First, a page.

new captain and playing a new style in a
new arena.
After a dismal first year of Big Ten
play,prospects started to look a little
brighter last year in Happy Valley. In their
sophomore season in the conference, the
Nittany Lions finished tied for seventh at 9-
9, but they also managed to win 12 of 14
non-league contests, split their series with
Michigan and grab a third-place finish in
the NIT.
That was under 12-year head coach
Bruce Parkhill, though. Parkhill has since
resigned, but remains a Lion as assistant
athletic director. The helm he vacated was
filled by his longtime assistant, Jeny Dunn.
Dunn won't venture far from the ways
Parkhill trod.
"My goals are to maintain what's been
done (at Penn State) already by Bruce and
the staff, in terms ofthe tradition and corn-

The center spot is up for grabs; leading
candidates are 6-11, 205-pound redshirt
freshman Calvin Booth - whom Dunn
describes as "more athletic than Amaechi"
- and 6-10,265-pound Jeremy Metzger,
a transfer from Richmond.
"Both guys have done a solid job in the
preseason," Dunn said. "Right now I
would have to say that Calvin Booth is a
little ahead of the game at that position."
With the loss of the stalwart post
player, Penn State will be forced to look for
other ways to get its buckets.
"We'll go from being a club that has
the primary look to the big guy first to pos-
sibly being a perimeter-type team," Dunn
said."
Penn State returns three starters, but 6-
6 forward Rashaan Carlton will be slowed
by knee problems. Guard Dan Earl, who
averaged 5.7 assists per game last year, and
6-8 forward Glenn Sekunda(12.8 ppg) will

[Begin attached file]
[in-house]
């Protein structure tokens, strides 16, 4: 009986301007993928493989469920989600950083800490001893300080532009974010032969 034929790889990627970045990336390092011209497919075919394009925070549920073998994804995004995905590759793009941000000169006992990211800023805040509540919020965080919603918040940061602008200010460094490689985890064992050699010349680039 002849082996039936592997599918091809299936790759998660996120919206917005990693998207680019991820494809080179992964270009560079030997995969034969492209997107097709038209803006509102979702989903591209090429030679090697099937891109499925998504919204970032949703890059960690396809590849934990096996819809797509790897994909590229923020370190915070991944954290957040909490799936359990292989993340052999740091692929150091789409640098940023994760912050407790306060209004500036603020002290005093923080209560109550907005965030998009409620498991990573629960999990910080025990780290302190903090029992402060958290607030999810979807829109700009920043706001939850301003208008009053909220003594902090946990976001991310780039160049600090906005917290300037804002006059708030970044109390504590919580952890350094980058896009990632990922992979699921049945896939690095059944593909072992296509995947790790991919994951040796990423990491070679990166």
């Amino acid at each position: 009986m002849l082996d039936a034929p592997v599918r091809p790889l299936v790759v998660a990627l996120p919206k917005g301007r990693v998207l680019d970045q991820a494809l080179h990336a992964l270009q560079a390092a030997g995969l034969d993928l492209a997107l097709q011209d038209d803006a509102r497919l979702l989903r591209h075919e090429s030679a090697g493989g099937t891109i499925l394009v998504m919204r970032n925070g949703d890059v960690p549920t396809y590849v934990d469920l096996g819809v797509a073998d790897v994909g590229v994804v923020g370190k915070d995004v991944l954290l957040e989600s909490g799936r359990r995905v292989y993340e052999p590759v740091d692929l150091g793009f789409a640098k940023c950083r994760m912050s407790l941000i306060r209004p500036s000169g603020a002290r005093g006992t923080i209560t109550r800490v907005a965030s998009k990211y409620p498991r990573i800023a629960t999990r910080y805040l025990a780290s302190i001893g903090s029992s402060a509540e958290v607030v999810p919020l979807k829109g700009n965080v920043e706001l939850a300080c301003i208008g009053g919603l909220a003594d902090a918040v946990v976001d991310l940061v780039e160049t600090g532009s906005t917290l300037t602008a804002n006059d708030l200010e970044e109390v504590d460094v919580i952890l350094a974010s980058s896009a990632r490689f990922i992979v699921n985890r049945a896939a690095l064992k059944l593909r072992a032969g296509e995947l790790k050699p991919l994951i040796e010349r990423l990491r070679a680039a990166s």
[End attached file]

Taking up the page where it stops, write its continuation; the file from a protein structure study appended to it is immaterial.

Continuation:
have to step up for Penn State to succeed,
as will 6-4 sophomore guard Pete Lisicky.
"Those three had a great postseason in
the NIT, and they gained a lot of confi-

Last year: 9-9 Big Ten, 21-11 overall
Postseason: NIT semi-finalist
Returning starters:
Glenn Sekunda (12.8 ppg, 6.3 rpg)
Dan Earl (9.3 ppg, 5.7 apg)
Rashaan Carlton (8.6 ppg, 3.1 rpg)
Key losses:
John Amaechi (16.1 ppg, 9.9 rpg)
Greg Bartram (4.2 ppg, 2.8 rpg)
Coach: Jerry Dunn
Career Record: First year
Record at Penn State: First year

DUNN

petitiveness that's been established," Dunn
said. "(We want) to build upon that and get
us to the point that we're going to the
NCAA Tournament ... on a consistent ba-
sis."
The new skipper will, however, be
faced with replacing all-Big Ten center
John Amaechi, who racked up 16 points
and 10 rebounds per game last year includ-
ing 26 points in the Nittany Lions' victory
over Michigan.

dence from that experience," Dunn said.
"Our team as a whole responded well in
some difficult situations."
One difficult situation that Lion oppo-
nents won't face this season is the lecture-
hall-masquerading-as-an-arena that Penn
State called home in years past. The
Nittany Lions have replaced the ludi-
crously small Rec Hall with the new
15,000-seat Bryce Jordan Center.
Dunn is confident that the Nittany Li-
ons will find success as they move into the
new facility.

"The system ... is primarily based on
personnel," Dunn said. "We don't have an
awful lot of things that are broken, so I'm
not going to do a lot of fixing."
Few things are broken for the Nittany
Lions, but with Amaechi leaving a gaping
hole in the middle, the Nittany Lions could
struggle in the Big Ten.
While they should destroy their patsy-
cake non-conference schedule, ensuring
another postseason berth, breaking .500 in
the league would be a solid showing for the
Nittany Lions.